Probably the best science fiction story of all times! A "gas giant" planet about the size of Uranus was dragged away from its original orbit around its sun in a distant solar system by a passing star, perhaps millions of years ago. Also dragged away was the gigantic planet's satellite, an earthlike planet. The two bodies retain their original orbital influence and wonder for eons, frozen in the absolute zero of space, until they come close enough to our solar system and are pulled in, attracted by the gravity of our own sun, their speeds increased several times in their endless travel through space. Star gazers soon discover that at least one of the newly discovered bodies will collide with and destroy the earth. Upon being discovered by a South African astronomer Professor Bronson, the two bodies are named by scientists after its discoverer. The larger one, the gaseous "Bronson Alpha", will destroy the earth, so a Noah's Ark rocket is built at a franctic pace to provide escape of 100 chosen would be travelers, so they can start a new life in Alpha's companion, the earthlike "Bronson Beta" which will replace the Earth in its orbital position. Time is of essence in this classic sci-fi thriller which should be remade by Hollywood in state or the art computerized special effects and sound!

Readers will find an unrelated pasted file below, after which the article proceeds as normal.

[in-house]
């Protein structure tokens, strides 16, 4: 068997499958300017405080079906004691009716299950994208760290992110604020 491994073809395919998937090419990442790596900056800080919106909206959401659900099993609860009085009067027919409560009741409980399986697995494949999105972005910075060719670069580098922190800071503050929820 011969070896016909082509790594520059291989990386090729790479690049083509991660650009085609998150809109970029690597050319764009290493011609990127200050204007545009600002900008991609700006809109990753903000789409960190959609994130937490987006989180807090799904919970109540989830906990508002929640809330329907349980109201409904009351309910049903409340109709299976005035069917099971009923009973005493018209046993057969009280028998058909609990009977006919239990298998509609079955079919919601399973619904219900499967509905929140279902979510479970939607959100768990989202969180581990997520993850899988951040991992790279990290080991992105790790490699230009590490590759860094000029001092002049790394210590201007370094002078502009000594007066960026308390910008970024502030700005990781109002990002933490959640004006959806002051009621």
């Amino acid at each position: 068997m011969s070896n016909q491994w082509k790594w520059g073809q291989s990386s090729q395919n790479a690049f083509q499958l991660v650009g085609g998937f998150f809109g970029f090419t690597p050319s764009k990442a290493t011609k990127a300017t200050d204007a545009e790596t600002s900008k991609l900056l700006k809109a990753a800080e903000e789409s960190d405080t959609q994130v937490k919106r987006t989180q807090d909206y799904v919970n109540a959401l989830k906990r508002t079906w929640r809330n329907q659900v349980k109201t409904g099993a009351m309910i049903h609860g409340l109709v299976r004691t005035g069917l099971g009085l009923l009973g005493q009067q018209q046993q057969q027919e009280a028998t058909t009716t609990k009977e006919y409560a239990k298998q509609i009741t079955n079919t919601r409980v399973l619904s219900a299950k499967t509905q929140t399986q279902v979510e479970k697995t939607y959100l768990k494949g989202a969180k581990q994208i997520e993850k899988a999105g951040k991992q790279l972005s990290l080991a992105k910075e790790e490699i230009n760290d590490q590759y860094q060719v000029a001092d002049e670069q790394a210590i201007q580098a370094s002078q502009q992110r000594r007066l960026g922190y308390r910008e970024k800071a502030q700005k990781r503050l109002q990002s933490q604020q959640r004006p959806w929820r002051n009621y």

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11 of 12 people found the following review helpful By Raymond L. Macon on February 12, 2000
Format: Paperback